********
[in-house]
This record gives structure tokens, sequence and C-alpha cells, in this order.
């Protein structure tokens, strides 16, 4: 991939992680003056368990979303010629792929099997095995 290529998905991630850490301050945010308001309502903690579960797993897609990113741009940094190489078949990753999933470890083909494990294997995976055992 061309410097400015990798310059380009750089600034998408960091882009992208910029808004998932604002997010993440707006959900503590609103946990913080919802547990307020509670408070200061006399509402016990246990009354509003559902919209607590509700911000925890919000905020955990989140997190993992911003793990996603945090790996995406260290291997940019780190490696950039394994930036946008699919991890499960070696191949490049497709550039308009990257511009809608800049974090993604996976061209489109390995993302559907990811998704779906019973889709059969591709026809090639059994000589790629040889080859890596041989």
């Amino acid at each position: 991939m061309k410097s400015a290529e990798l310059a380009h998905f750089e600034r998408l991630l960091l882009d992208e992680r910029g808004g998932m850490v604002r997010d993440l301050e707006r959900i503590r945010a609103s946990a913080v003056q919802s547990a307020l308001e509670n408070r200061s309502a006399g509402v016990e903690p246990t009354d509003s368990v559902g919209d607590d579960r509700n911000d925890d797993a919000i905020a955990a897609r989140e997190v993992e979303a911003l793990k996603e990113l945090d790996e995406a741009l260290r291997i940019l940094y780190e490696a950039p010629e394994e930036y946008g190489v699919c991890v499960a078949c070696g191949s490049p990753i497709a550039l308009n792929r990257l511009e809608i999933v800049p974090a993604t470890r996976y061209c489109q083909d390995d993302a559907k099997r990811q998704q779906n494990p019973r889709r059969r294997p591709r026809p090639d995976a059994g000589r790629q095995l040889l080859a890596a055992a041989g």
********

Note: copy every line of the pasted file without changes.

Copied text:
[in-house]
This record gives structure tokens, sequence and C-alpha cells, in this order.
């Protein structure tokens, strides 16, 4: 991939992680003056368990979303010629792929099997095995 290529998905991630850490301050945010308001309502903690579960797993897609990113741009940094190489078949990753999933470890083909494990294997995976055992 061309410097400015990798310059380009750089600034998408960091882009992208910029808004998932604002997010993440707006959900503590609103946990913080919802547990307020509670408070200061006399509402016990246990009354509003559902919209607590509700911000925890919000905020955990989140997190993992911003793990996603945090790996995406260290291997940019780190490696950039394994930036946008699919991890499960070696191949490049497709550039308009990257511009809608800049974090993604996976061209489109390995993302559907990811998704779906019973889709059969591709026809090639059994000589790629040889080859890596041989």
């Amino acid at each position: 991939m061309k410097s400015a290529e990798l310059a380009h998905f750089e600034r998408l991630l960091l882009d992208e992680r910029g808004g998932m850490v604002r997010d993440l301050e707006r959900i503590r945010a609103s946990a913080v003056q919802s547990a307020l308001e509670n408070r200061s309502a006399g509402v016990e903690p246990t009354d509003s368990v559902g919209d607590d579960r509700n911000d925890d797993a919000i905020a955990a897609r989140e997190v993992e979303a911003l793990k996603e990113l945090d790996e995406a741009l260290r291997i940019l940094y780190e490696a950039p010629e394994e930036y946008g190489v699919c991890v499960a078949c070696g191949s490049p990753i497709a550039l308009n792929r990257l511009e809608i999933v800049p974090a993604t470890r996976y061209c489109q083909d390995d993302a559907k099997r990811q998704q779906n494990p019973r889709r059969r294997p591709r026809p090639d995976a059994g000589r790629q095995l040889l080859a890596a055992a041989g």